I think — and I can’t be sure, because he’s a maniac and he could mean anything — I think Jones is saying here that the players at Southampton are good, so he hasn’t been coaching them the way he coached the players at Luton, who were bad. Another angle is that, because Southampton are in the Premier League, he has tried to adopt a Premier League style of coaching, when what he should have done was all the stuff that worked at Luton in the Championship.
“We were brought in to do something different because, on an absolute shoestring [at Luton], we were scoring goals, keeping clean sheets, out-pressing and out-fighting teams and doing the basics so well. That’s why I was recruited. And I’m not doing them at the minute. But that will change.”
‘We’, incidentally, includes a first-team coach who went with Jones from Luton, Alan Sheehan, whose 21 games for Leeds from 2007-10 get by far the most attention on his Wikipedia page, despite him going on to play more than 100 games each for Notts County and Luton. Always nice to see Sheezdogg in the wild.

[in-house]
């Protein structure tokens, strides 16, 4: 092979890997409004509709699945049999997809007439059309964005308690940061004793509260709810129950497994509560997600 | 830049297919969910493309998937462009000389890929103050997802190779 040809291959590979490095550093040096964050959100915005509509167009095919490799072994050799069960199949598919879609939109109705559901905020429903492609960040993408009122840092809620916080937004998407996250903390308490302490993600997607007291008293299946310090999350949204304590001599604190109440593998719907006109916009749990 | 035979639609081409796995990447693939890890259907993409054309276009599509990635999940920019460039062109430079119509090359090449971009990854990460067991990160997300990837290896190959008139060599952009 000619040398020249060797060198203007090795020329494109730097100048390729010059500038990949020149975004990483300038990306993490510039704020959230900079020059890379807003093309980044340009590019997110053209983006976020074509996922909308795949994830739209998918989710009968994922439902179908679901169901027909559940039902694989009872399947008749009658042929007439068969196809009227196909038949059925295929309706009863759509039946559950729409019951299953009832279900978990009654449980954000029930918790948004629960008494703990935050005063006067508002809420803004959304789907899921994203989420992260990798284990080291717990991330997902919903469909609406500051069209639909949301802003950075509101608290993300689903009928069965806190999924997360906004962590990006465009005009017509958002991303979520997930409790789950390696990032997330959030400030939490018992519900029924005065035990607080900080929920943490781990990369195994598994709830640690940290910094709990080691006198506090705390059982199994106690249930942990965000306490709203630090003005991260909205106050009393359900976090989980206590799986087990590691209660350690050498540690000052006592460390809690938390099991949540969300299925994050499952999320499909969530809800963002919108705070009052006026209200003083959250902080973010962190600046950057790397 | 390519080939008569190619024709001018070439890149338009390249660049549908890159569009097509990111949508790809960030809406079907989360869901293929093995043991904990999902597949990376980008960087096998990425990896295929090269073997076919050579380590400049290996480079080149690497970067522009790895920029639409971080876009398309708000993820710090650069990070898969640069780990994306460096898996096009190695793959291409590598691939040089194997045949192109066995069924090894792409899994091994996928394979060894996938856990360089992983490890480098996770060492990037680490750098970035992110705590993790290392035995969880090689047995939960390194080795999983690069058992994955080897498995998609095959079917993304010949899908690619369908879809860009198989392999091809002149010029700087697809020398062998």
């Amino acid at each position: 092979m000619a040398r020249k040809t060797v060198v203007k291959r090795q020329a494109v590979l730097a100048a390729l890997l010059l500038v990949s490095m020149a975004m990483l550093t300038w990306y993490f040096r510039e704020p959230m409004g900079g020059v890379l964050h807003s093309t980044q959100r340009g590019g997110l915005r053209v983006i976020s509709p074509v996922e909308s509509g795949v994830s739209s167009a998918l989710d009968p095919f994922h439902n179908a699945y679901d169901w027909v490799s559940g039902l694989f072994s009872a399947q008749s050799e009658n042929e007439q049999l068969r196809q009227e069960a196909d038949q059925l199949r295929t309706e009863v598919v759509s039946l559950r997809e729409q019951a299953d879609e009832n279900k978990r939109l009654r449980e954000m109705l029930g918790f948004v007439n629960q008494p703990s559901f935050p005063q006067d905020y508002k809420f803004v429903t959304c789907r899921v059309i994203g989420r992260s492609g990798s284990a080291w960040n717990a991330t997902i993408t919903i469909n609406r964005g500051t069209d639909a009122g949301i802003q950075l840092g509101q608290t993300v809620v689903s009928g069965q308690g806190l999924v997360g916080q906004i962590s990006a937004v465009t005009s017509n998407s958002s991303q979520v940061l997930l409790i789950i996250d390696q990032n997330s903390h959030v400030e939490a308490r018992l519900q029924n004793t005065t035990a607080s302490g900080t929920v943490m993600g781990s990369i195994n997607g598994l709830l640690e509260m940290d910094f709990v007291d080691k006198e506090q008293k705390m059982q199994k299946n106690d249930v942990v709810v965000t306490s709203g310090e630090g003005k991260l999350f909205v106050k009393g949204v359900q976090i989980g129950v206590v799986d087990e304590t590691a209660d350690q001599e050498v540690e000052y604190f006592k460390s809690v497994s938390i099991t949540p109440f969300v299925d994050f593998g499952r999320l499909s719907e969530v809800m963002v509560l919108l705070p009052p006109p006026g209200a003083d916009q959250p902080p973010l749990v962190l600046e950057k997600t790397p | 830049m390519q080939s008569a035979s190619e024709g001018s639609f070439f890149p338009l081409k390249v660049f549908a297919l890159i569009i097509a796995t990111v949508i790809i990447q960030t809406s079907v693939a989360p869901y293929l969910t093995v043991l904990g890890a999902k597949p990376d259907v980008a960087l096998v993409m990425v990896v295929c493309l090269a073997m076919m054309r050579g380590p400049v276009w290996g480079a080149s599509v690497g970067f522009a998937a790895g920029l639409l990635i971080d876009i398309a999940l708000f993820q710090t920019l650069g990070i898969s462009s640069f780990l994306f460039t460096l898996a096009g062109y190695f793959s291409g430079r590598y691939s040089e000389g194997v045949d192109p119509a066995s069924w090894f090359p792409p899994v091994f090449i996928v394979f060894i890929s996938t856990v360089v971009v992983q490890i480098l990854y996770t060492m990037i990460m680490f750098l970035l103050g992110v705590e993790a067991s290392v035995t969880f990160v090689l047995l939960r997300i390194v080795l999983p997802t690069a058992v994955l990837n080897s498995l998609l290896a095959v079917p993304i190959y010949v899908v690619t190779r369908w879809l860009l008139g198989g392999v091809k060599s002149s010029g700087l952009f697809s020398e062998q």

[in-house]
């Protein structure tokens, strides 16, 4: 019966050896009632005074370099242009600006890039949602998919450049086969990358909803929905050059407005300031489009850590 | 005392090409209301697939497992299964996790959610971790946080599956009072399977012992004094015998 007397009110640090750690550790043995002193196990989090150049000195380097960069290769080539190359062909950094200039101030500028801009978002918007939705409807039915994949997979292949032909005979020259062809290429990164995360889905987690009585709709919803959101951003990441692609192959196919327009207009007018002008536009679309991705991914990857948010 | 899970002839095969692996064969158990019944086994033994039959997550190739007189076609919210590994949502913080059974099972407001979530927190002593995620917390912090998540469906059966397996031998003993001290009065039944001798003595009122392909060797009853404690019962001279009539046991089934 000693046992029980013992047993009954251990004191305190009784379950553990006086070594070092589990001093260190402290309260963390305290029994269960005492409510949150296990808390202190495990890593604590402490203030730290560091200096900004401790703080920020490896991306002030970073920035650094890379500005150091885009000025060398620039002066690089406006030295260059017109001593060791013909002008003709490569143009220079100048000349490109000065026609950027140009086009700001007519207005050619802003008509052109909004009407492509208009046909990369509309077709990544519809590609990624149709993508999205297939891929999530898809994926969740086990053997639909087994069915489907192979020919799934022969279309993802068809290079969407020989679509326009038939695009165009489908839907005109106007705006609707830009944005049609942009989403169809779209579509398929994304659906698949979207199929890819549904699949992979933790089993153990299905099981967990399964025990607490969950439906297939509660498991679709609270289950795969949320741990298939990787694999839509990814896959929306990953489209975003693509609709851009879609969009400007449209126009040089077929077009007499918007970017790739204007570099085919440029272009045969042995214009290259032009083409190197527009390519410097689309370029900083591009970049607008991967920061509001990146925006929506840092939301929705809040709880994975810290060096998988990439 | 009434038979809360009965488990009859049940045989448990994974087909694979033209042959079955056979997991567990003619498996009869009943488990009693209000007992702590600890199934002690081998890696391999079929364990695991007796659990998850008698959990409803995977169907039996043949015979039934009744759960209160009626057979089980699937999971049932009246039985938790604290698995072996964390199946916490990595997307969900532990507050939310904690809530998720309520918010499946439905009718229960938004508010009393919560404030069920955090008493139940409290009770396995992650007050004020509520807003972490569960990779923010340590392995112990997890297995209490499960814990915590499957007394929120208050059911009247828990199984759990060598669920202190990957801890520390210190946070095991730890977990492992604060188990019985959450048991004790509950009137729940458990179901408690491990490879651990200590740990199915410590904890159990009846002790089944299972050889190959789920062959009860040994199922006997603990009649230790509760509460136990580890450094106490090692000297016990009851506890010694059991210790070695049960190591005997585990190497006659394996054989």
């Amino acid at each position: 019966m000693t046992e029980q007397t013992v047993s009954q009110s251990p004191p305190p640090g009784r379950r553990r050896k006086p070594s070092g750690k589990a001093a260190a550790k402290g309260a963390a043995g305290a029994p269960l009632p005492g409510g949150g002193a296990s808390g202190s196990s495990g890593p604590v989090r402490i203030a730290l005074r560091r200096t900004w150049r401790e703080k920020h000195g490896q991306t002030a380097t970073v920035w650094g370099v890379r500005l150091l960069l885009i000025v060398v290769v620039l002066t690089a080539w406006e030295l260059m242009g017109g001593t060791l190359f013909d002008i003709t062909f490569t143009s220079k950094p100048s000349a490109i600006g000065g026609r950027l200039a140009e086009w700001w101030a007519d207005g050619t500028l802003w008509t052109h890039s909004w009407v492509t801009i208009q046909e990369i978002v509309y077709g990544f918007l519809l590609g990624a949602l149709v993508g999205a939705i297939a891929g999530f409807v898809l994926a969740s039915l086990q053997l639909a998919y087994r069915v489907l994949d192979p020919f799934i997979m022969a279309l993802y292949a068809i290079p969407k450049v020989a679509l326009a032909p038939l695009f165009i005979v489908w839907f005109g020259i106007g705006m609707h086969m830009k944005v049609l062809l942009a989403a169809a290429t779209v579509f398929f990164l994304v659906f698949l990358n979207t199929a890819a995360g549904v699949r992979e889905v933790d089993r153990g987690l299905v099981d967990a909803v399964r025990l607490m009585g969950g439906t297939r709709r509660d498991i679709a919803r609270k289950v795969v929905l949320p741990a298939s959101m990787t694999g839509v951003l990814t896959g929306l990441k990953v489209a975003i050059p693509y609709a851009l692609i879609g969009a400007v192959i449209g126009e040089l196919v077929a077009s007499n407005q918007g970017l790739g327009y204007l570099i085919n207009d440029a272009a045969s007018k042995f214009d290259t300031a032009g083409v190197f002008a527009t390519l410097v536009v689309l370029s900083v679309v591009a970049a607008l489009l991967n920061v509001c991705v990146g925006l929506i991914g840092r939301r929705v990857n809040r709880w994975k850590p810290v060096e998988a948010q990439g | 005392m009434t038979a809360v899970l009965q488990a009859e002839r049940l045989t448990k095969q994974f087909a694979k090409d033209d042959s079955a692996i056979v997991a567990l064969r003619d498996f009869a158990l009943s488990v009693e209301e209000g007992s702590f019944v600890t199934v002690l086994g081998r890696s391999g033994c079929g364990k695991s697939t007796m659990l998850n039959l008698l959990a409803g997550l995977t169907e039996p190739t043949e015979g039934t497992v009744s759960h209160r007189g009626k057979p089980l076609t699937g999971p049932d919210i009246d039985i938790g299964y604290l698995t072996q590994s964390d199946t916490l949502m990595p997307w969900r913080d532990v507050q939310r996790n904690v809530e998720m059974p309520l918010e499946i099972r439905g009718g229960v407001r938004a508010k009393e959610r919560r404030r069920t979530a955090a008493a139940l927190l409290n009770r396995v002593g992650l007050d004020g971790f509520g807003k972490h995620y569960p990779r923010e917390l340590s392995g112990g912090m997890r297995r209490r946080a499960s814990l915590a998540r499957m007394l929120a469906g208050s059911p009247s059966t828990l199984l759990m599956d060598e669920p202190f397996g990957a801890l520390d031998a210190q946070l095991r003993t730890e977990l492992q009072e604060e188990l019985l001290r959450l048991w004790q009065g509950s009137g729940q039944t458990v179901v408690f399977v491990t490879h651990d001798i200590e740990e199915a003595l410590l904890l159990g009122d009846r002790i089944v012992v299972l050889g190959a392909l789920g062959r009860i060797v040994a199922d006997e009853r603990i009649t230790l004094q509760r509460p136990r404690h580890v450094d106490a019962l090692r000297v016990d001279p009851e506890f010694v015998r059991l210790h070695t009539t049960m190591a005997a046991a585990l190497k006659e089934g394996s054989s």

Maybe Alan and Natedogg will be back at Luton before long, although Rob Edwards is on six wins and two defeats since taking over and the Hatters might not be mad enough to take Jones back again. Without a second homecoming, I don’t know what will become of Nathan Jones. One persuasive theory of his problems that I saw over the weekend is that, at Kenilworth Road, he has always been given absolute control over a small club, and at Stoke and Southampton, he has been unable to deal with the concept of other people being involved in running a club on a larger scale. He’s a control freak who can’t abide a two horse town, basically. Which means the longer he stays in nominal charge of Southampton, the better, because it takes a relegation place away from us, and it’s funny to think of him biting his nails down to the quick in his home office, beneath the enormous photo of him celebrating his career highlight win over Leeds that some kind person at Stoke fished out of a skip and sent after him. Pablo Hernandez sends his regards, Nathan, and hopes you enjoy the rest of the season exactly as you should. ⬢